Why has the Bank of England raised interest rates, and what does it mean?

Interest rates have been increased to their highest level since December 2008.

Paper banknotes
Paper banknotes

The Bank of England said that it would hike interest rates by 0.5 percentage points to 2.25% on Thursday.

It means that rates are now at their highest level since 2008 and could rise even further as the central bank looks to grapple soaring inflation.

But what does the rate hike actually mean for households? And does anyone stand to gain? The PA news agency explores the implications here.

– Why are rates rising so much?

The Bank of England is tasked with keeping inflation under control, targeting 2% a year.

But in recent months inflation has started to run away. It hit 9.9% in August and despite Government action to freeze energy bills is still expected to strike a new 40-year-high “just below 11%”, according to a new forecast from the Bank.

Members of the Bank’s Monetary Policy Committee (MPC) said on Thursday that inflation is likely to sustain at high levels following the energy support for households, as it will boost many people’s spending power.

But by increasing interest rates, the Bank makes it more expensive to borrow money, so people are therefore likely to spend less.

If people – and businesses – are forced to spend less, demand will decrease, and prices will fall, or at least the rises will mellow.

Interest rates were increase by 0.5 percentage points (PA Graphics/PA)

– How will the interest rate hike impact people?

The most obvious impact is that it will become more expensive for people to pay off their mortgages.

People taking out a new loan will soon be quoted a higher interest rate as a result of the Bank’s change.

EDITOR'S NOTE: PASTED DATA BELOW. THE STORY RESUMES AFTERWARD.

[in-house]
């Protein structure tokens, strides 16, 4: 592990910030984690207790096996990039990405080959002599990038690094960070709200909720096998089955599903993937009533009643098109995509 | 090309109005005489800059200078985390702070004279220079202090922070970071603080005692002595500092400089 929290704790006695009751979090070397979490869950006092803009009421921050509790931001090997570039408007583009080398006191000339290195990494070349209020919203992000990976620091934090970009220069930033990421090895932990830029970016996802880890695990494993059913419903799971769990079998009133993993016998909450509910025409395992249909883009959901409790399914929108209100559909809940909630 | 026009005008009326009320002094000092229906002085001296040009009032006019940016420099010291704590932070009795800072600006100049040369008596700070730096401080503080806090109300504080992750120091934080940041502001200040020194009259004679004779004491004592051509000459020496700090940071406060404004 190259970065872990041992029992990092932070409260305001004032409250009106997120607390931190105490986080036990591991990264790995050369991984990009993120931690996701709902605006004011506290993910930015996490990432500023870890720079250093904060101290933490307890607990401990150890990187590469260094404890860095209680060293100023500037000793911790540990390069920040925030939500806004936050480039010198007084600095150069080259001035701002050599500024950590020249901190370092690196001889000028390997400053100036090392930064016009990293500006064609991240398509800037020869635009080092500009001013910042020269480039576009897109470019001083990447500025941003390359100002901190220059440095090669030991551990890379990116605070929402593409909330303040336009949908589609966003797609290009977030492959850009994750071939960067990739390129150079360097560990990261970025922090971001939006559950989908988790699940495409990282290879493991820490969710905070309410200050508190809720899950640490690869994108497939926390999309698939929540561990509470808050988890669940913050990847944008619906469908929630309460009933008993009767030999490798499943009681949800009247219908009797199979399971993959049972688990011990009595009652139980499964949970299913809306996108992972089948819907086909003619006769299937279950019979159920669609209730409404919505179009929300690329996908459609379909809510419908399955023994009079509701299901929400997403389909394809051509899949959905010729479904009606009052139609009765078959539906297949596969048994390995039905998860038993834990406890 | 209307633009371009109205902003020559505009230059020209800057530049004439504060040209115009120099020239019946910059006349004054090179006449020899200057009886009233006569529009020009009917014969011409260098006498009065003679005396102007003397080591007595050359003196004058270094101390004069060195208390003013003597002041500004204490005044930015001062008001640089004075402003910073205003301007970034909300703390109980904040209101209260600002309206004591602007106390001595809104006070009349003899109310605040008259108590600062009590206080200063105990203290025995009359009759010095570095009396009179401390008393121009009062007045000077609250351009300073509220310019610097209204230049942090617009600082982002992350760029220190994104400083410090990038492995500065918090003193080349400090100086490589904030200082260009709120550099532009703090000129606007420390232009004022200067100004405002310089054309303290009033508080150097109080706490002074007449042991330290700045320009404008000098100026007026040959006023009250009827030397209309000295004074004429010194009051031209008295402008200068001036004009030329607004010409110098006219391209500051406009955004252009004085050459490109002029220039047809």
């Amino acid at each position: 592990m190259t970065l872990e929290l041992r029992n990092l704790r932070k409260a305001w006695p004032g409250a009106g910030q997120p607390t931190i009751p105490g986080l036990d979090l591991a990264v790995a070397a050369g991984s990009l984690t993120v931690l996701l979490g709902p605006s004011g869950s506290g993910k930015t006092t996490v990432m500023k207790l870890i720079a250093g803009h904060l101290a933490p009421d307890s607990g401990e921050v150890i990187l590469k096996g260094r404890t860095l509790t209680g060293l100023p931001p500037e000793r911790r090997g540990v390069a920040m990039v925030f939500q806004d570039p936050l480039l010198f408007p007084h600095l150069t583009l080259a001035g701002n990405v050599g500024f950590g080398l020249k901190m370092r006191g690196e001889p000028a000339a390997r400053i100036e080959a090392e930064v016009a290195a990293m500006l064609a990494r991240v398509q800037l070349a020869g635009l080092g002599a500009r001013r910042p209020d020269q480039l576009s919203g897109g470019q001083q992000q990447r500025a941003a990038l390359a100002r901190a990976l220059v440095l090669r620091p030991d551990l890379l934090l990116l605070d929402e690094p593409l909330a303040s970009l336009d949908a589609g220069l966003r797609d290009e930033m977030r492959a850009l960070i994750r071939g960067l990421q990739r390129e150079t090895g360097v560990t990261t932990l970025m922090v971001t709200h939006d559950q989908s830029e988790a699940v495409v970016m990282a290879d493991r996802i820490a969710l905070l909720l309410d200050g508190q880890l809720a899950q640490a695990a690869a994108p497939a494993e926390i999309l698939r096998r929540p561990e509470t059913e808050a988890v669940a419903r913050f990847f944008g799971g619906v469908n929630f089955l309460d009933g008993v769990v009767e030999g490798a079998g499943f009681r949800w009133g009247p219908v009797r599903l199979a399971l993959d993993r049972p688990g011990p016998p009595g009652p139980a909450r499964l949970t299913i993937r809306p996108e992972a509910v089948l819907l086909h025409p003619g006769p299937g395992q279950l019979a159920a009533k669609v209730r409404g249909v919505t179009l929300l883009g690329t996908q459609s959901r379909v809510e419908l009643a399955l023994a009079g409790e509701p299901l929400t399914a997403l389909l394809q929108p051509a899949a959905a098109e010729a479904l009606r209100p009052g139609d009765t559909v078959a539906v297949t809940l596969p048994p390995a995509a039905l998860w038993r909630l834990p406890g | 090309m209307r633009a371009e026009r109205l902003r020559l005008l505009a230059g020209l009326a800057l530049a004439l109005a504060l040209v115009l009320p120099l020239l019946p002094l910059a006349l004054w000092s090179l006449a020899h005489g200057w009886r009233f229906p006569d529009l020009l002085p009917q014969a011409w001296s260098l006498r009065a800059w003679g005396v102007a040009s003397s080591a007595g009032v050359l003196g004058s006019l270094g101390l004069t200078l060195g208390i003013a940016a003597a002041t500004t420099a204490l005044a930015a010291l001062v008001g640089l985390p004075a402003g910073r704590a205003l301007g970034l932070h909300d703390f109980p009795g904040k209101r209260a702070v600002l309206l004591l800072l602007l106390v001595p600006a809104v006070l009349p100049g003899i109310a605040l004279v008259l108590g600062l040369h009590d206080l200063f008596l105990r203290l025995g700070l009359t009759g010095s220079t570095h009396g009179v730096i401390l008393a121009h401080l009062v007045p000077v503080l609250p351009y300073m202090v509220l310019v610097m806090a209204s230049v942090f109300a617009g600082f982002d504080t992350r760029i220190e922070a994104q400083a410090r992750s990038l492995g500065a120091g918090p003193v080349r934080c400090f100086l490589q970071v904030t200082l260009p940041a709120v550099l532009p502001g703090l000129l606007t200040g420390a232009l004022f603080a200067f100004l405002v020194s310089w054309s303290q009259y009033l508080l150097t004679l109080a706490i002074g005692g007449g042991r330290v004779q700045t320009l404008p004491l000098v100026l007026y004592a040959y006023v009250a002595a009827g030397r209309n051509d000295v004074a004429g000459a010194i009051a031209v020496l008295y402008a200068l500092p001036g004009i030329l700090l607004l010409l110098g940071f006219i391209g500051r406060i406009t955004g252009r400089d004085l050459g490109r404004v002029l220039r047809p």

And those whose mortgages are being renegotiated will likely have to deal with larger bills than they had in the past.

Trade association UK Finance said that the rate rise would likely cost the average person with a tracker mortgage nearly £600 a year.

– Why is the cost of living soaring so much?

Inflation is a measure of how much the price of the things that the average household buys is changing.

It is likely to peak in October, largely due to the amount that people pay for the energy they use to run their homes.

Energy prices will contribute around 40% of the inflation that the Bank is expecting in October.

Nevertheless, the Bank highlighted that the decision by Liz Truss’ new Government to freeze energy bills at £2,500 for an average household means inflation will not soar as high as previously expected.

– Who benefits from the interest rate hike?

Savers will benefit a little from the rate hike as the banks they keep their money with are likely to increase the amount of interest they pay on deposits.

The average rates being offered on some savings accounts have reached their highest level in nearly a decade, according to Moneyfacts.co.uk.

However, many savings accounts have not seen their rates lifted yet towards the levels of interest rate rises.

Alice Haine, personal finance analyst at Bestinvest said: “While banks and building societies are quick to apply higher rates to debt, they can be a little slower to deliver the good news to savers.”

The impact of the increased interest that savers get will also be more than offset by inflation, which is more than decimating savings.

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